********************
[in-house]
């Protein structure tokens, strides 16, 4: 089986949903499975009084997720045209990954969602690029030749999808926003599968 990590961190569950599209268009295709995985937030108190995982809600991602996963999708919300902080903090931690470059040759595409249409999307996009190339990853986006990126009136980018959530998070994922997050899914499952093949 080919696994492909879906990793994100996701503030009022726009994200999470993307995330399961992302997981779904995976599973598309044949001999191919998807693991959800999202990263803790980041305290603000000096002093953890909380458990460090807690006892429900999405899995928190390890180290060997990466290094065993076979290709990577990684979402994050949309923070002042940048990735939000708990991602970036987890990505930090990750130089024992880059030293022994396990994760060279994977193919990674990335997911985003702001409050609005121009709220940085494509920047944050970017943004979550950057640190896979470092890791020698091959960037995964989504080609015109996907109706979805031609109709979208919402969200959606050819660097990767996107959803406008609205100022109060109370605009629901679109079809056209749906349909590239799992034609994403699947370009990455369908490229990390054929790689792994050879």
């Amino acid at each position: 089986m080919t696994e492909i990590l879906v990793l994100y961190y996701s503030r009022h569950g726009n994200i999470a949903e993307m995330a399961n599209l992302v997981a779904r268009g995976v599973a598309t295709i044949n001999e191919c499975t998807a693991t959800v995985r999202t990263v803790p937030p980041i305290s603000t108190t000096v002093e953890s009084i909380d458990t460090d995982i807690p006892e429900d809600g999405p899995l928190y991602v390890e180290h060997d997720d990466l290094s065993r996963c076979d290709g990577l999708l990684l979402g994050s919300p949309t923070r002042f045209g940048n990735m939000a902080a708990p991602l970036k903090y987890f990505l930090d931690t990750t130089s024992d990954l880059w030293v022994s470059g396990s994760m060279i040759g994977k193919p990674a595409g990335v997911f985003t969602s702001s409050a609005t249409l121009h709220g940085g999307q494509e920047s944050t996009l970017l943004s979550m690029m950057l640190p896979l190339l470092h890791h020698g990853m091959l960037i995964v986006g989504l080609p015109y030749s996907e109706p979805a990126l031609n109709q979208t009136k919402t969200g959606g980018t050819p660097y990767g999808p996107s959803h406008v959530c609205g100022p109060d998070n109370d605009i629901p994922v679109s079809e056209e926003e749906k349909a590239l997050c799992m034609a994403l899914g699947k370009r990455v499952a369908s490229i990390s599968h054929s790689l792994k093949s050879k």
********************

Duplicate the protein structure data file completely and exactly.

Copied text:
[in-house]
């Protein structure tokens, strides 16, 4: 089986949903499975009084997720045209990954969602690029030749999808926003599968 990590961190569950599209268009295709995985937030108190995982809600991602996963999708919300902080903090931690470059040759595409249409999307996009190339990853986006990126009136980018959530998070994922997050899914499952093949 080919696994492909879906990793994100996701503030009022726009994200999470993307995330399961992302997981779904995976599973598309044949001999191919998807693991959800999202990263803790980041305290603000000096002093953890909380458990460090807690006892429900999405899995928190390890180290060997990466290094065993076979290709990577990684979402994050949309923070002042940048990735939000708990991602970036987890990505930090990750130089024992880059030293022994396990994760060279994977193919990674990335997911985003702001409050609005121009709220940085494509920047944050970017943004979550950057640190896979470092890791020698091959960037995964989504080609015109996907109706979805031609109709979208919402969200959606050819660097990767996107959803406008609205100022109060109370605009629901679109079809056209749906349909590239799992034609994403699947370009990455369908490229990390054929790689792994050879």
């Amino acid at each position: 089986m080919t696994e492909i990590l879906v990793l994100y961190y996701s503030r009022h569950g726009n994200i999470a949903e993307m995330a399961n599209l992302v997981a779904r268009g995976v599973a598309t295709i044949n001999e191919c499975t998807a693991t959800v995985r999202t990263v803790p937030p980041i305290s603000t108190t000096v002093e953890s009084i909380d458990t460090d995982i807690p006892e429900d809600g999405p899995l928190y991602v390890e180290h060997d997720d990466l290094s065993r996963c076979d290709g990577l999708l990684l979402g994050s919300p949309t923070r002042f045209g940048n990735m939000a902080a708990p991602l970036k903090y987890f990505l930090d931690t990750t130089s024992d990954l880059w030293v022994s470059g396990s994760m060279i040759g994977k193919p990674a595409g990335v997911f985003t969602s702001s409050a609005t249409l121009h709220g940085g999307q494509e920047s944050t996009l970017l943004s979550m690029m950057l640190p896979l190339l470092h890791h020698g990853m091959l960037i995964v986006g989504l080609p015109y030749s996907e109706p979805a990126l031609n109709q979208t009136k919402t969200g959606g980018t050819p660097y990767g999808p996107s959803h406008v959530c609205g100022p109060d998070n109370d605009i629901p994922v679109s079809e056209e926003e749906k349909a590239l997050c799992m034609a994403l899914g699947k370009r990455v499952a369908s490229i990390s599968h054929s790689l792994k093949s050879k």